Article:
Monday, September 21, 2015

Birthday shirt in a day

Almost one year exactly, just after the raging success of his plaid shirt and vest, I took my son to District Fabric to pick out material for his next shirt.

photo from

He picked a rayon knit.
This one.

I'M BLIND!!!!!!!!!!!

As it was his 16th birthday today, it seemed time to make good on the promise.

A promise that needed a knit stitch that worked.

Now I really don't have any one brand of sewing machine that I love or hate anymore than another. My Bernina bugs me, but it is paid for, and I have a billion dollars tied up in those presser feet. And I thought about that when I bought the walking foot for it (on Ebay) last spring.

I did borrow a Brother when the Bernina was in the shop, and I disliked it immediately
for the lightning stretch stitch.
photo from

I could not borrow one, so I bought a rebuilt one on the sale rack. This one has one hundred stitches (if you include the buttonholes), about 98 of which I will never use except to make a blog post. Still debating taking it back this week. It is a really nice stitch.
That was yesterday.
So now I need a pattern that fits him. 

The male members of the family do not share my fitting issues: they all need stuff that is small and they like it more fitted than most menswear patterns.

So I worked from clothing I knew the fit of already.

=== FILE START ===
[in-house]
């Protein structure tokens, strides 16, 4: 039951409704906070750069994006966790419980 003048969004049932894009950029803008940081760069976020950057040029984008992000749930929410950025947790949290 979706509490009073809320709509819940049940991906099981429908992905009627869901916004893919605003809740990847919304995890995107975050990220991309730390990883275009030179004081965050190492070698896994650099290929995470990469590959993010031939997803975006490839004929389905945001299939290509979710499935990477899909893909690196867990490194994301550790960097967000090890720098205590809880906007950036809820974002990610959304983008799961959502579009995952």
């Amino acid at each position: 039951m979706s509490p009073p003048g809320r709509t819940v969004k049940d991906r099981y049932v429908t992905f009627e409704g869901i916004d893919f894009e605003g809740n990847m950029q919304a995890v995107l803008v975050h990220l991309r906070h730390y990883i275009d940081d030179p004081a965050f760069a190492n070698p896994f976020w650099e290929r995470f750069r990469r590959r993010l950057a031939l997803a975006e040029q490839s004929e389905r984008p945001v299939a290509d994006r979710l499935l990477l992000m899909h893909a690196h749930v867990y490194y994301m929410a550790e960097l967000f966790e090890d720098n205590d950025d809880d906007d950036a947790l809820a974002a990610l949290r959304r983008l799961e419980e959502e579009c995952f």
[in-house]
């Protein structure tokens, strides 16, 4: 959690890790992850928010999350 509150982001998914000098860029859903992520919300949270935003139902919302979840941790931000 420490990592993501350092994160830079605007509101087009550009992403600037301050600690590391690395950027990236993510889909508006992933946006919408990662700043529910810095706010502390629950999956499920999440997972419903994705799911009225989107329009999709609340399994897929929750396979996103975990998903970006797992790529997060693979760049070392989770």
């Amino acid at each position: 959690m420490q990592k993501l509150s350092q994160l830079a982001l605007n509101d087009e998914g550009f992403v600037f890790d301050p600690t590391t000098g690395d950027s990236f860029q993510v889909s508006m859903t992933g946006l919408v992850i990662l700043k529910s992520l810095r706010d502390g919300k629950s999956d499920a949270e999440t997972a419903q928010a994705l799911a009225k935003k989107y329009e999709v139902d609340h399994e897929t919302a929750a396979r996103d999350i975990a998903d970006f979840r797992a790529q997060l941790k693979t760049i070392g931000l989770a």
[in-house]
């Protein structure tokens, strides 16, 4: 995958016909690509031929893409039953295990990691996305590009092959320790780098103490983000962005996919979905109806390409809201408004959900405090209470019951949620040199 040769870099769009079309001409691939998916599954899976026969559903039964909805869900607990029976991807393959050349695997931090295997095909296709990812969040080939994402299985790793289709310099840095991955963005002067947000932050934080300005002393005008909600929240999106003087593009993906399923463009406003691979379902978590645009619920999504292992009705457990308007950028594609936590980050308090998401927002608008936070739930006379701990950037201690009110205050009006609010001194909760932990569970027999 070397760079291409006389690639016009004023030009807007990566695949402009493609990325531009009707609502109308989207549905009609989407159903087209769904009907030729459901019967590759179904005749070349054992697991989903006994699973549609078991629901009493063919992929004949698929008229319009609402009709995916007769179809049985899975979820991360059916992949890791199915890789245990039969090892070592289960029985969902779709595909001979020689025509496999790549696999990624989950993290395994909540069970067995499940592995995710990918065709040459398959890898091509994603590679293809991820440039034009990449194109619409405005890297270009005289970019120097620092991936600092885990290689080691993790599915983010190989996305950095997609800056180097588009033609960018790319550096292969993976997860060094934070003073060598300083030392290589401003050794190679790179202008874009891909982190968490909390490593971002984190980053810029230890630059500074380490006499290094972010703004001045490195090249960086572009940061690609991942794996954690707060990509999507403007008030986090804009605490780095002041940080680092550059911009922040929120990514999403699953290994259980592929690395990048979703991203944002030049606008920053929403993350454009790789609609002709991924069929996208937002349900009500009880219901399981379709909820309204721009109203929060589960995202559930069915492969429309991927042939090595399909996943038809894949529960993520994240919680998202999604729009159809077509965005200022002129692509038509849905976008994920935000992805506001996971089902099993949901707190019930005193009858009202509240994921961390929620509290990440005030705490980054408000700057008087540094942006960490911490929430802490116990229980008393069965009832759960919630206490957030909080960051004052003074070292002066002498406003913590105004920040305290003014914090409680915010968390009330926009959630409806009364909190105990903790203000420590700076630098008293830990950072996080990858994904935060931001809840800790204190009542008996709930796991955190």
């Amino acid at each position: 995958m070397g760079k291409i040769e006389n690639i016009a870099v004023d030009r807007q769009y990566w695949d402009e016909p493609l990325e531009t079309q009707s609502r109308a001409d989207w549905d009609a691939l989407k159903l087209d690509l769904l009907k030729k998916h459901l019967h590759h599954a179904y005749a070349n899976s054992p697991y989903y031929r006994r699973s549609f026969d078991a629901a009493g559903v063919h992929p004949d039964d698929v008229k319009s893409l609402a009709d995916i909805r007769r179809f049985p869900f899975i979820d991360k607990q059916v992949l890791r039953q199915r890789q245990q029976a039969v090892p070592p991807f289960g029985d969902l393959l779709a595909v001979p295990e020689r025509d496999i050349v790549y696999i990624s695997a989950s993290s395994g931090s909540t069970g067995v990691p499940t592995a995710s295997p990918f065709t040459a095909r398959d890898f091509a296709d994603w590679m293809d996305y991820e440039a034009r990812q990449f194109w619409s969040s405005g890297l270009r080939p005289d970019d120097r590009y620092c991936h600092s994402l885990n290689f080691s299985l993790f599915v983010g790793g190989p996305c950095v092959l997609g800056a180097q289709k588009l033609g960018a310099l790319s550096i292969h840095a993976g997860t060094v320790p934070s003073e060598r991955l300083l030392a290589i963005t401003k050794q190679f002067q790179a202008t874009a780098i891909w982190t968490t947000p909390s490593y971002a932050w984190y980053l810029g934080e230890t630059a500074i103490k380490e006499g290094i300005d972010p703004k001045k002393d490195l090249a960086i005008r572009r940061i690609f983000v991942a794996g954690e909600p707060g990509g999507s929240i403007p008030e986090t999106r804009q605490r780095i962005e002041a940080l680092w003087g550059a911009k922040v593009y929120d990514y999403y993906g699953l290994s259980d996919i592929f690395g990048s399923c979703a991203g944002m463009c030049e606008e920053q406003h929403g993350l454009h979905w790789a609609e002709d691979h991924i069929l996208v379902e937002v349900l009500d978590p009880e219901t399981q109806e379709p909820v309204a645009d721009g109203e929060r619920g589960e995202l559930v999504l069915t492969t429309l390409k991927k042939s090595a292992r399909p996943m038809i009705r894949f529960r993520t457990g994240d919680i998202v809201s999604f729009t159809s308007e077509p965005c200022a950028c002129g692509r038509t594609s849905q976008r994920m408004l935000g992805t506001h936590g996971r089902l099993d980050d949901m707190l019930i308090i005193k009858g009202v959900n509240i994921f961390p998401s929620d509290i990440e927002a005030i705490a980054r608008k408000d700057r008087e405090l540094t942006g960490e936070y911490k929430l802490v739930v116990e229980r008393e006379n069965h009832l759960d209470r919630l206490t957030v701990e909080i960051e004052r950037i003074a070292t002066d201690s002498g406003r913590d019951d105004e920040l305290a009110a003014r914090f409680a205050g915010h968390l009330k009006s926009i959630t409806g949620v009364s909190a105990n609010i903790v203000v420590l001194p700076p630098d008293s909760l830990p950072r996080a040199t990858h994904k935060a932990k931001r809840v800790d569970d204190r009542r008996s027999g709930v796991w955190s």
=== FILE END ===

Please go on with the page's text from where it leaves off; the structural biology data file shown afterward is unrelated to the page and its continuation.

It's tracing and connecting the dots from here, onto tracing paper.

Truing up the lines

A little transfer paper and a wheel for the curves

Truing the side up  (matching the collar seam mark the marker is pointing to) and then folding in half

A front and back collar line

I cut one side out for the front, and the other for the back.

The sleeve head came from this shirt, the sleeve body from another knit shirt. Handy that I'm drafting at a table right next to the laundry, many models to choose from.

Preshrunk and ready (well, it would not lay out properly, so I had to cut the pieces on a single layout. We're skipping the sweary parts)(and the part where laying out the fabric made my eyes hurt)

first thing you see when you open the box

and just in case you missed it before.

If you love your Brother sewing machine, don't read the next paragraph.

There's no speedy work on this machine, and the needles they provide make a horrid clunking sound going through fabric. The drop in bobbin does not like to be threaded in, and it is deeply picky about tension and how it's wound. The stitch 'cycle' sometimes will not clear the thread over the bobbin at the end. You can't adjust the bobbin tension. I guess I am a front loader bobbin person. And no, I don't like the on-machine threader. Or the needle always ending in the down position. But that stitch....
Dreamy # 03!

what is with the kids and the beanies these days?
A little like the end result. We are discussing making these 3/4 sleeved, and he wants more of these shirts.
He has promised not to make any sudden movements while wearing this.

Happy birthday, Blondini!

Sunday, September 13, 2015

Off License; Commercial costume patterns I love

With a little editorializing....

Sailor Moon is published in this country by Kodansha Publishing